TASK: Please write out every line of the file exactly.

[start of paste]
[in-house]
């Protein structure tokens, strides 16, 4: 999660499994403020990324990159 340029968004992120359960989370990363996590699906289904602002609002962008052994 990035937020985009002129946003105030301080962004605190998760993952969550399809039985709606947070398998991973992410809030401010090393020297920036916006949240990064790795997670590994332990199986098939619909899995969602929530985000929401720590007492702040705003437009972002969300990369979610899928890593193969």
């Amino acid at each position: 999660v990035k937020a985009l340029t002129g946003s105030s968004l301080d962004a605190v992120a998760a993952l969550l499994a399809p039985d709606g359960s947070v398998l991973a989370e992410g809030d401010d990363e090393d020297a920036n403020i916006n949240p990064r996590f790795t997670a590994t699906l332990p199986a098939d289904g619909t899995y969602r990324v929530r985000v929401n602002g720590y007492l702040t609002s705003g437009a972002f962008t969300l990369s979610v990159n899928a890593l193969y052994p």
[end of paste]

[in-house]
């Protein structure tokens, strides 16, 4: 999660499994403020990324990159 340029968004992120359960989370990363996590699906289904602002609002962008052994 990035937020985009002129946003105030301080962004605190998760993952969550399809039985709606947070398998991973992410809030401010090393020297920036916006949240990064790795997670590994332990199986098939619909899995969602929530985000929401720590007492702040705003437009972002969300990369979610899928890593193969």
């Amino acid at each position: 999660v990035k937020a985009l340029t002129g946003s105030s968004l301080d962004a605190v992120a998760a993952l969550l499994a399809p039985d709606g359960s947070v398998l991973a989370e992410g809030d401010d990363e090393d020297a920036n403020i916006n949240p990064r996590f790795t997670a590994t699906l332990p199986a098939d289904g619909t899995y969602r990324v929530r985000v929401n602002g720590y007492l702040t609002s705003g437009a972002f962008t969300l990369s979610v990159n899928a890593l193969y052994p």